Wednesday, March 31, 2010

Everyday…Just Not Today

As I mentioned in a previous post, I have been hoping to run into a TAG petition gatherer in my daily travels around Columbia. An anonymous commenter in this post wrote that TAG would be gathering signatures at the Rita’s in the Harper’s Choice Village Center “2-6 PM every day starting tomorrow through Wednesday March 31st.”

Yesterday, around 2:30 PM, I found myself on that side of town so I decided to drop by and check it out.

There was nobody there.

Tuesday, March 30, 2010

Numbers Game

The deadline for the first batch of signatures for the Taxpayers Against Giveaways referendum effort to place the Columbia Town Center redevelopment legislation on the November ballot is just three days away. There is a good deal of speculation as to whether they will meet the initial threshold of 2,500 signatures of registered voters in Howard County.

Last week the group circulated an email about the responses they have received during their signature gathering. Tag claims that about,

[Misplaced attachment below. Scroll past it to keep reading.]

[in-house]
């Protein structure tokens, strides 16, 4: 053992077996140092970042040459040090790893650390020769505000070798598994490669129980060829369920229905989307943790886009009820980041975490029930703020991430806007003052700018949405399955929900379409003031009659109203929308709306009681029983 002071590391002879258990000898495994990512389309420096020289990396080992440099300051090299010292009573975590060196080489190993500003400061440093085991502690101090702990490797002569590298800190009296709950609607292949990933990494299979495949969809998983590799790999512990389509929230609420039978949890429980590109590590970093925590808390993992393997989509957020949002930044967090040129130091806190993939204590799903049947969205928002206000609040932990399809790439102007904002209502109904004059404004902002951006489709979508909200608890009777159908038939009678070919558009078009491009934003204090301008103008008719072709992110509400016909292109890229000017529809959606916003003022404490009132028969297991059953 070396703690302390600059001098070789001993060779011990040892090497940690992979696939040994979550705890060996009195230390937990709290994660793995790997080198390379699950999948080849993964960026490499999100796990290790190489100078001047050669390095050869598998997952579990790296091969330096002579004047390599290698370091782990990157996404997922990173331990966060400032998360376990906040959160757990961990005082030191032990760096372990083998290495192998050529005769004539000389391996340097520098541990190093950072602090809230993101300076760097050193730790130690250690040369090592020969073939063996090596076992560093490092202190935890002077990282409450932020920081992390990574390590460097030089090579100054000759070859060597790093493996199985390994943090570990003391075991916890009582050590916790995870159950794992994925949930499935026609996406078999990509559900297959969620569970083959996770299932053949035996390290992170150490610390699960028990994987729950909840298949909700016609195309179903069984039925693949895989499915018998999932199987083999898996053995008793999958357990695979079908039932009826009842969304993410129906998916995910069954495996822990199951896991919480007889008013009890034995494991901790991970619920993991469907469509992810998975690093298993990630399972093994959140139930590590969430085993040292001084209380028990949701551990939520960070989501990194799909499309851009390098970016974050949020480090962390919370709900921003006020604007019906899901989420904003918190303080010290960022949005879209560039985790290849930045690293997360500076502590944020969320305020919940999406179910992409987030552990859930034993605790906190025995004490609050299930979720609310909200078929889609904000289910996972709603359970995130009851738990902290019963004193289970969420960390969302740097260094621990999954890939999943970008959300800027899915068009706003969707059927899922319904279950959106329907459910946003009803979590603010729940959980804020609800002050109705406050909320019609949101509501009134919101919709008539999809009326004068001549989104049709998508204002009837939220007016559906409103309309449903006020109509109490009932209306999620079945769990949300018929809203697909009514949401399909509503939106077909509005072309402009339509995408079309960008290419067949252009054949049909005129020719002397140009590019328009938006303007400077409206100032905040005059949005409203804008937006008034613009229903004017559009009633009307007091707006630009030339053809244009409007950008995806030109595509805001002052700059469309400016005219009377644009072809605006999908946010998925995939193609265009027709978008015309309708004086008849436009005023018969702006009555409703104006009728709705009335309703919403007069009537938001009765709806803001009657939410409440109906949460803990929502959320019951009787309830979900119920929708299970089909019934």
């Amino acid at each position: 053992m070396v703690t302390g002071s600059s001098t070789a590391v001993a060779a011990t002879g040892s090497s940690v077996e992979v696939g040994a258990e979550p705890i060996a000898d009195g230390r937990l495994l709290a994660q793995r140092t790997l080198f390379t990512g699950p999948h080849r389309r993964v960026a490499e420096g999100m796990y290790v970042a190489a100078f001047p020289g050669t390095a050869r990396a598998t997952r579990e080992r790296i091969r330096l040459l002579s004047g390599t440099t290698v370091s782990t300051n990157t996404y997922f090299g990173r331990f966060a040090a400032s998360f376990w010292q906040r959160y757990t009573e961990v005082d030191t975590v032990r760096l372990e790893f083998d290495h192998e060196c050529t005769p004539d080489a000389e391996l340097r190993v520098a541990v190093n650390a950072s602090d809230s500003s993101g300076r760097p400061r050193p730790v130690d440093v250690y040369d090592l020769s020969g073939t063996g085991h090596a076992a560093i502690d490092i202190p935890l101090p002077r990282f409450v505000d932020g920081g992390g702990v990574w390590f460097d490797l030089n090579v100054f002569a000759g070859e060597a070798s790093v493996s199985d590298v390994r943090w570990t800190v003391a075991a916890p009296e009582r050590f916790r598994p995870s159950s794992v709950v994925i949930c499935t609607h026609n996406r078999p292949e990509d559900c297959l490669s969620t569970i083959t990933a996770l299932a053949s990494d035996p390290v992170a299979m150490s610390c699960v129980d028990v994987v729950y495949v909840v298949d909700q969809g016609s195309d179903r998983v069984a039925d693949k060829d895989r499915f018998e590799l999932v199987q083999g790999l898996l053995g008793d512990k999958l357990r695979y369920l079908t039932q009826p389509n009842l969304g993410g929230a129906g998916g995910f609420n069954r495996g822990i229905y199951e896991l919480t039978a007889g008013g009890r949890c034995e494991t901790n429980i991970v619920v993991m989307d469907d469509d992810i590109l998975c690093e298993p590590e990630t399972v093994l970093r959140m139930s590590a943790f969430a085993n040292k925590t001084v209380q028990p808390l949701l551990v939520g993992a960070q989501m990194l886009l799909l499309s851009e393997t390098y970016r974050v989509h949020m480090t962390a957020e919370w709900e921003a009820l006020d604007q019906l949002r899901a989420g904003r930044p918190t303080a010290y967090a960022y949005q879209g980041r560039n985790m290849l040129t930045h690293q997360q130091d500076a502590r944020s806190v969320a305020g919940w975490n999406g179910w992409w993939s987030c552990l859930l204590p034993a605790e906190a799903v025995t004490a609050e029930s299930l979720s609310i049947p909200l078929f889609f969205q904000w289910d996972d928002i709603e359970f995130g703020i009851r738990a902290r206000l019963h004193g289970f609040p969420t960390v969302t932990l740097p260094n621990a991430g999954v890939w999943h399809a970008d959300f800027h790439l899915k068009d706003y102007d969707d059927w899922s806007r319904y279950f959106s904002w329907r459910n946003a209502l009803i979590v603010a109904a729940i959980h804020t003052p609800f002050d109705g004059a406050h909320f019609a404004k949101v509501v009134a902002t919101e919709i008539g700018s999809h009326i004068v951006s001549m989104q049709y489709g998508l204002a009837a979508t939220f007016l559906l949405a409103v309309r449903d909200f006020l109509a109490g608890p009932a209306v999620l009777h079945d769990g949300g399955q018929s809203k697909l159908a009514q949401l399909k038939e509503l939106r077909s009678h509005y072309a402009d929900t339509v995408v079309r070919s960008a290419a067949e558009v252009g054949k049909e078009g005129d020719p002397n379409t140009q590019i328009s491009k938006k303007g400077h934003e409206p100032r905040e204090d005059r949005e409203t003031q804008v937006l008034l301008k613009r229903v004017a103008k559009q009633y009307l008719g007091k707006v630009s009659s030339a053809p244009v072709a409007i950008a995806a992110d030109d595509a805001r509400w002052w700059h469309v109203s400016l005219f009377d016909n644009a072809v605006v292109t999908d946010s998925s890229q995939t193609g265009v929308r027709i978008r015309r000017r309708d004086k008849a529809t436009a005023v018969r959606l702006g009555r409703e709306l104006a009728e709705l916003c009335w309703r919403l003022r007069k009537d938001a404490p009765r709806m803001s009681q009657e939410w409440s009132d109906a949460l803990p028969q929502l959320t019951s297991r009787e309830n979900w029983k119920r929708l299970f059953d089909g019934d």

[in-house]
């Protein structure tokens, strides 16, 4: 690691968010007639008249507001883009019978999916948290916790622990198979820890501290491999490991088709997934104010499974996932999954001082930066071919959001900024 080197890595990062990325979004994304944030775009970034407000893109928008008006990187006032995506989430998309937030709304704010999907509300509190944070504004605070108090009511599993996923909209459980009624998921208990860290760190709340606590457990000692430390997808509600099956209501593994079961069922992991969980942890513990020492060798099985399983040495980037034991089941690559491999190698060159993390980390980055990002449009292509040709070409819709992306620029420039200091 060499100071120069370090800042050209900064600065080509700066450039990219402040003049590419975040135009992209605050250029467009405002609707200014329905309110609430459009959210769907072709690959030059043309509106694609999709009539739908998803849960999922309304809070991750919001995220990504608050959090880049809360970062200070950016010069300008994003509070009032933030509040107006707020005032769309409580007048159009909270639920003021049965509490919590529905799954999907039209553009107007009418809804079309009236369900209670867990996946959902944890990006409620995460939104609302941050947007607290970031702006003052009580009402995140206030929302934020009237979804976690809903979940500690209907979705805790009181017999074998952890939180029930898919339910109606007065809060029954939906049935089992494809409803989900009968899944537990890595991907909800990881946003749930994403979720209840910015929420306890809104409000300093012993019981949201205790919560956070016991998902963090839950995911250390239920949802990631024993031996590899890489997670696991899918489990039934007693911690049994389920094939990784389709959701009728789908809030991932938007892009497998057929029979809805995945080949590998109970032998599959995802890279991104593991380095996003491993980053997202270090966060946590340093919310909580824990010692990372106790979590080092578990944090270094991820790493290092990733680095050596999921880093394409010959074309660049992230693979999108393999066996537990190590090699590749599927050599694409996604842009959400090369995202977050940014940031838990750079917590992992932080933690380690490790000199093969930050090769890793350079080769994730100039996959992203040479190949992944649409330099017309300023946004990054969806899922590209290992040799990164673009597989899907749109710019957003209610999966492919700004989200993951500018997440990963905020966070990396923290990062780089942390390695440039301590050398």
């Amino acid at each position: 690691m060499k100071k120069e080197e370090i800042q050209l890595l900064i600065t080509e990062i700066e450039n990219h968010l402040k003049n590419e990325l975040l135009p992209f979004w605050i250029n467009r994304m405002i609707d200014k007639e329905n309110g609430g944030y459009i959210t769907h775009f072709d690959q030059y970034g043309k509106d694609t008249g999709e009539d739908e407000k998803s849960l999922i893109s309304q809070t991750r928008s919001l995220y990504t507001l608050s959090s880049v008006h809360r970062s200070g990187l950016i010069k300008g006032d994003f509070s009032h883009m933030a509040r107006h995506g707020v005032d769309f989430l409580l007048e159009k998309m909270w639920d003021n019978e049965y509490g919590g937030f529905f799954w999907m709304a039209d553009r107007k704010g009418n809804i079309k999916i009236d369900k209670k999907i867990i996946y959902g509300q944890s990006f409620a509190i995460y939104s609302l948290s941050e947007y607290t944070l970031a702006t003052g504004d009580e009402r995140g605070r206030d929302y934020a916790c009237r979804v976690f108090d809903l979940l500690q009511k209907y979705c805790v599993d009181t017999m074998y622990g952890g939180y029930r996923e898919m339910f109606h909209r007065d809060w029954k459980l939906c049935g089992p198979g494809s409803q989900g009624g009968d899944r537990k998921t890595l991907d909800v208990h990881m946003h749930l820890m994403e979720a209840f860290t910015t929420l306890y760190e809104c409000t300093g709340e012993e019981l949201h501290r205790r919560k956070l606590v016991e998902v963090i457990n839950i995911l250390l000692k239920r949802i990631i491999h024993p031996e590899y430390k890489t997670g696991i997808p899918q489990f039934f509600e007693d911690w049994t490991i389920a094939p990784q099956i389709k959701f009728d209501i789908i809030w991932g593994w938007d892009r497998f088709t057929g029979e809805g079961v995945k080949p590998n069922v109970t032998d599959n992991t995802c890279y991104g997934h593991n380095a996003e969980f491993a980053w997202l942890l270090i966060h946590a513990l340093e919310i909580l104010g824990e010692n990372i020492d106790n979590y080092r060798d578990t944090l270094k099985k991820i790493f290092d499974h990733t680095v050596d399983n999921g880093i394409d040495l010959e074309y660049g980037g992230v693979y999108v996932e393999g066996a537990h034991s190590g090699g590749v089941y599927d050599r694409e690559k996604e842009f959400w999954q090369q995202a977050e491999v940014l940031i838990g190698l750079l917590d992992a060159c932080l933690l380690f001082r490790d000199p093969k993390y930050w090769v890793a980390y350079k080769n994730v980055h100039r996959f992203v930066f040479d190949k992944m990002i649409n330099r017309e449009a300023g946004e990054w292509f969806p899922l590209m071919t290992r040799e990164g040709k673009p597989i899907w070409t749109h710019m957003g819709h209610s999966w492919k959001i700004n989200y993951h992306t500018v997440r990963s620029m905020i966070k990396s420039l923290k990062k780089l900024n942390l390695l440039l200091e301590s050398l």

“65% do not want that much density and sign the petition.
20% are too busy to talk about it.
8% are comfortable with CB-59 as written.
6% are undecided on CB-59, but think the people should have a chance to vote on it in November, and they sign the petition.
1% want to sign, but have a condition (e.g. severe hand tremors) preventing them from giving a valid signature.”

The key word here is “about.” What is missing is the number that these percentages were derived from. Is this 100, 1,000 or more?

The email goes on to claim that “The people want CB-59 on the November ballot, but TAG needs help to collect the required number of signatures.”

I can’t help but wonder if the people want this on the ballot so badly why aren’t there more canvassers out there?

For all of my daily travels in and around Columbia I have yet to see anyone gathering signatures for this petition and believe me I’ve been looking for them.

New Satellite Shop for JHU-APL

The Johns Hopkins Applied Physics Lab in Fulton will begin construction this summer on a new $30 million lab building to assemble and test satellites and other spacecraft. According to this story in The Sun, the “one-level building will supplement a 1970s-era facility and enable the APL's Space Department to test and assemble larger satellites and other spacecraft than it can now.”